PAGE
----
[arin-ppml] Draft Policy ARIN 2020-3

Chris Woodfield chris at semihuman.com
Mon Oct 12 20:09:26 EDT 2020


Scott - can confirm from my own experience you are correct. An end-user that signs to the RSP is considered an ISP from both a fee and policy perspective, and as John stated, is a one-way conversion. As mentioned previously, the ability to utilize SWIP to reassign blocks need not be in an ISP-to-customer context; there are a number of reasons an organization may wish to publish SWIP data for blocks assigned internally. 

Hope this clarifies things :)

-C

> On Oct 12, 2020, at 4:44 PM, scott at solarnetone.org wrote:
> 
> Thanks for the clarification, John.
> 
> On Mon, 12 Oct 2020, John Sweeting wrote:
> 
>> 
>> 
>> On 10/12/20, 7:09 PM, "ARIN-PPML on behalf of Andrew Dul" <arin-ppml-bounces at arin.net on behalf of andrew.dul at quark.net> wrote:
>> 
>>   On 10/12/2020 3:40 PM, scott at solarnetone.org wrote:
>>   > Hi Andrew,
>>   >
>>   >>>
>>   >>> Unfortunately, the only way to have redundancy in your upstream while
>>   >>> keeping connectivity to your network address is to be an ISP by this
>>   >>> definition, even if you offer no network services to other
>>   >>> organizations.
>>   >>> This is because an AS is required to perform BGP, which is critical to
>>   >>> maintaining connectivity to a multi-homed network through outage of
>>   >>> one or more connected circuits.
>>   >>
>>   >>
>>   >> ARIN's definition of ISP/end-user is related to the services ARIN offers
>>   >> to an organization and may not be specifically tied to a "classic"
>>   >> definition of an ISP.
>>   >
>>   > Precisely what I was trying, if failing, to express.  David's post
>>   > clarified the delineation.  I see from the NRPM that there is a minor
>>   > difference in fee schedule too.  For example, an end user with a /44
>>   > or /48 of v6, a /24 of v4, and an ASN would pay approximately
>>   > $200/year more than a 3x-small, and $50 less than a 2x-small.
>>   >
>>   > This applies, however, only to those who do not subscribe to the
>>   > Registration Services Plan, if I understand correctly, as subscribing
>>   > to said plan converts one from End User to ISP automatically.
>>   > Needless to say, there are organizations that are end users by
>>   > functional definition here, but subscribe to the service plan, and/or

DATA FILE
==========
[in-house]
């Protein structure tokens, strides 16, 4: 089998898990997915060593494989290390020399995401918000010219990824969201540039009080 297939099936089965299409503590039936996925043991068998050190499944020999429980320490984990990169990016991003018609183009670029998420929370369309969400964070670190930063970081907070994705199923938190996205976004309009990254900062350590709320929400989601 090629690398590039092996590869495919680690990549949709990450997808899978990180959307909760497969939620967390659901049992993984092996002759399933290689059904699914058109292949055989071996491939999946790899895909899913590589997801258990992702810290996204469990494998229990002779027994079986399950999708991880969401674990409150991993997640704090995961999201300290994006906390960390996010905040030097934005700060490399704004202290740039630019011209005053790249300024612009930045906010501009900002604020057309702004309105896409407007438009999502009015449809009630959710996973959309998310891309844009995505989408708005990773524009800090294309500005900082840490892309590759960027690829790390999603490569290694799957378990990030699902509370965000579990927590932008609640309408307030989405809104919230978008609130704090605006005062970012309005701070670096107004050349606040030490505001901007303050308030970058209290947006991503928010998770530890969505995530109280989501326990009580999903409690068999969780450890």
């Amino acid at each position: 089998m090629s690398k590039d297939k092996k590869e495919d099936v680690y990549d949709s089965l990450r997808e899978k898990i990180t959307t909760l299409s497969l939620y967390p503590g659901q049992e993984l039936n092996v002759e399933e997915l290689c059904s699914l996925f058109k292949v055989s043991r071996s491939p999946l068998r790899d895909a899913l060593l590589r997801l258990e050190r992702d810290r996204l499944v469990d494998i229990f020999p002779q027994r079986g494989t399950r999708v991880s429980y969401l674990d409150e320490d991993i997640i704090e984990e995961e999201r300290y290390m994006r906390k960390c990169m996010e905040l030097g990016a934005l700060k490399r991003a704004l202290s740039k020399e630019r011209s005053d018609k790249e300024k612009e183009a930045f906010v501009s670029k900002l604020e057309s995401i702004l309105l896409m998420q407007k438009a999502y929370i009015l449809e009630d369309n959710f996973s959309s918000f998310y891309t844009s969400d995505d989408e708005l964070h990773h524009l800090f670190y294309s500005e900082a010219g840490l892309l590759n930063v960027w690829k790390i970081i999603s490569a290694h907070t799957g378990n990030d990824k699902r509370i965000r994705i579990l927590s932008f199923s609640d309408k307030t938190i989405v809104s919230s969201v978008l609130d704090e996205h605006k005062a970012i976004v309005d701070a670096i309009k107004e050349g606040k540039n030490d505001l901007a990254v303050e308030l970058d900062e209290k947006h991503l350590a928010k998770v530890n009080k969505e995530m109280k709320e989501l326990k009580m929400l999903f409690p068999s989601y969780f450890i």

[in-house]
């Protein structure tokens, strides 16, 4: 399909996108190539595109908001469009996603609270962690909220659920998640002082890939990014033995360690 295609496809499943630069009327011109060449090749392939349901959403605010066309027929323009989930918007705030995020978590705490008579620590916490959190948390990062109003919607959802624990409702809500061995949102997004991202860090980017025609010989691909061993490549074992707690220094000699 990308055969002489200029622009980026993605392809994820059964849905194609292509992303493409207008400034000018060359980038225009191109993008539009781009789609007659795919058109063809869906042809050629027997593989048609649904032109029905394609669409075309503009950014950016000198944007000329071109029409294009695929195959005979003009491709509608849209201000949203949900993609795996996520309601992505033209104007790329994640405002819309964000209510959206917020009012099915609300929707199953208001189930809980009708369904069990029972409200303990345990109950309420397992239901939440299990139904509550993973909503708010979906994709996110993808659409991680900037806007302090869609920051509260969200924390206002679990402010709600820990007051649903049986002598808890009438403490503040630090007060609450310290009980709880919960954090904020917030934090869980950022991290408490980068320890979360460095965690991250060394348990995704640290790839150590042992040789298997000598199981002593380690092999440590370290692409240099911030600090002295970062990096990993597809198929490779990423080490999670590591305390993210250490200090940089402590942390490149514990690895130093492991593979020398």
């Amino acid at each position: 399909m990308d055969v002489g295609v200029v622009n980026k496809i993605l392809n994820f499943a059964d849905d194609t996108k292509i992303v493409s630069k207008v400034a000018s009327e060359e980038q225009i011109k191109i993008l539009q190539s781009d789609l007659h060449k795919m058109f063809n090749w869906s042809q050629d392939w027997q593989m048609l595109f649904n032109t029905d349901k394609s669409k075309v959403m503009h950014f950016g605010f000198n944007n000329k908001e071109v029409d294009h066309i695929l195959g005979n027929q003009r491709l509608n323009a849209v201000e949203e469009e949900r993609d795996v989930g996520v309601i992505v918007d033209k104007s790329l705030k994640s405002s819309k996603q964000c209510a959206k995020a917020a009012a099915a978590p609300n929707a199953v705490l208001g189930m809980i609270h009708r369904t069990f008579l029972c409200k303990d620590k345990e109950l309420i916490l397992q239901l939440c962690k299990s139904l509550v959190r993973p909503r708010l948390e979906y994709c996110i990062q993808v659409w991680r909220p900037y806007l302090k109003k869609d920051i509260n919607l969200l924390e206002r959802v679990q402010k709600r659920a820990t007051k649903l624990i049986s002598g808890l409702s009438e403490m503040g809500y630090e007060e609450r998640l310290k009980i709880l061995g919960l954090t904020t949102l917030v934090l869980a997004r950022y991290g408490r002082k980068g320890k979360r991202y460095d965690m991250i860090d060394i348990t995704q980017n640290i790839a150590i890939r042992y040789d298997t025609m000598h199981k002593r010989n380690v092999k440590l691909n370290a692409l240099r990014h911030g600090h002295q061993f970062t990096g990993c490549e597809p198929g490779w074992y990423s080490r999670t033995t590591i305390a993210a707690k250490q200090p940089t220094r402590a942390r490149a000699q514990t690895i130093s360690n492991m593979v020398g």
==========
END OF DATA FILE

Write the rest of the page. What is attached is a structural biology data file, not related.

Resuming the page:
>>   > choose to be an ISP for other reasons.
>> 
>>   My understanding is that subscribing to 'Registration Services Plan'
>>   does not change you from an end-user to ISP, it just gives you access to
>>   the services available under that plan and the resulting fee schedule.
>>   You can presumably decide to go back to classic 'pay by the resource
>>   option' as an end-user if you didn't need the extra services or
>>   preferred the alternate fee calculation.
>> 
>> (JS) Converting to an Registration Services Plan is a one time, one way action. There is no converting back to EU 'pay by the resource option' once an organization has completed actions necessary to convert to Registration Services Plan.
>> 
>> 
>>   >
>>   >>
>>   >>
>>   >>>
>>   >>>>
>>   >>>> An end-user organization who would be eligible to obtain an /48 under
>>   >>>> 6.5.8 of the NRPM.
>>   >>>>
>>   >>>> https://www.arin.net/participate/policy/nrpm/#6-5-8-direct-assignments-from-arin-to-end-user-organizations
>>   >>>>
>>   >>>>
>>   >
>>   > True, but I was referring to protocol version agnostic multi-homing.
>>   > Would an end user also qualify for 4.10 v4 space by requesting a /44
>>   > or /48 directly from ARIN?
>>   >
>>   I believe the answer is yes, 4.10, is agnostic to your ISP/End-user
>>   status w/ ARIN.
>> 
>>   >>>>
>>   >>>> This draft policy ARIN-2020-3 is specifically related to ISPs.
>>   >>>
>>   >>> I believe you are making a misclassification here.  Once these
>>   >>> organizations have AS and/or address resources, they are considered an
>>   >>> ISP for these purposes, despite their end use case.
>>   >>
>>   >> I disagree, others feel free to correct me.
>>   >
>>   > You are right.  Pardon my confusion.
>>   >
>>   > Scott
>>   >
>>   >
>>   >>
>>   >>
>>   >>
>>   >>>>
>>   >>>>
>>   >>>>>>
>>   >>>>>> Andrew
>>   >>>>>>
>>   >>>>>> On 10/12/2020 12:26 PM, scott at solarnetone.org wrote:
>>   >>>>>>> Hi Chris,
>>   >>>>>>>
>>   >>>>>>> I wonder what percentage of 2x-small Resource holders have a /24 of
>>   >>>>>>> v4, and would otherwise qualify for 3x-small status but for
>>   >>>>>>> their v6
>>   >>>>>>> allocations, and what percentage of all ASs registered with ARIN
>>   >>>>>>> that
>>   >>>>>>> represents.  This represents the the total who could "downgrade"
>>   >>>>>>> to a
>>   >>>>>>> nano-allocation, were that a option.  It would be easy to derive
>>   >>>>>>> from
>>   >>>>>>> that the maximum effect on ARIN's finances, if they all chose to
>>   >>>>>>> take
>>   >>>>>>> that option.
>>   >>>>>>>
>>   >>>>>>> Scott
>>   >>>>>>>
>>   >>>>>>> On Mon, 12 Oct 2020, Chris Woodfield wrote: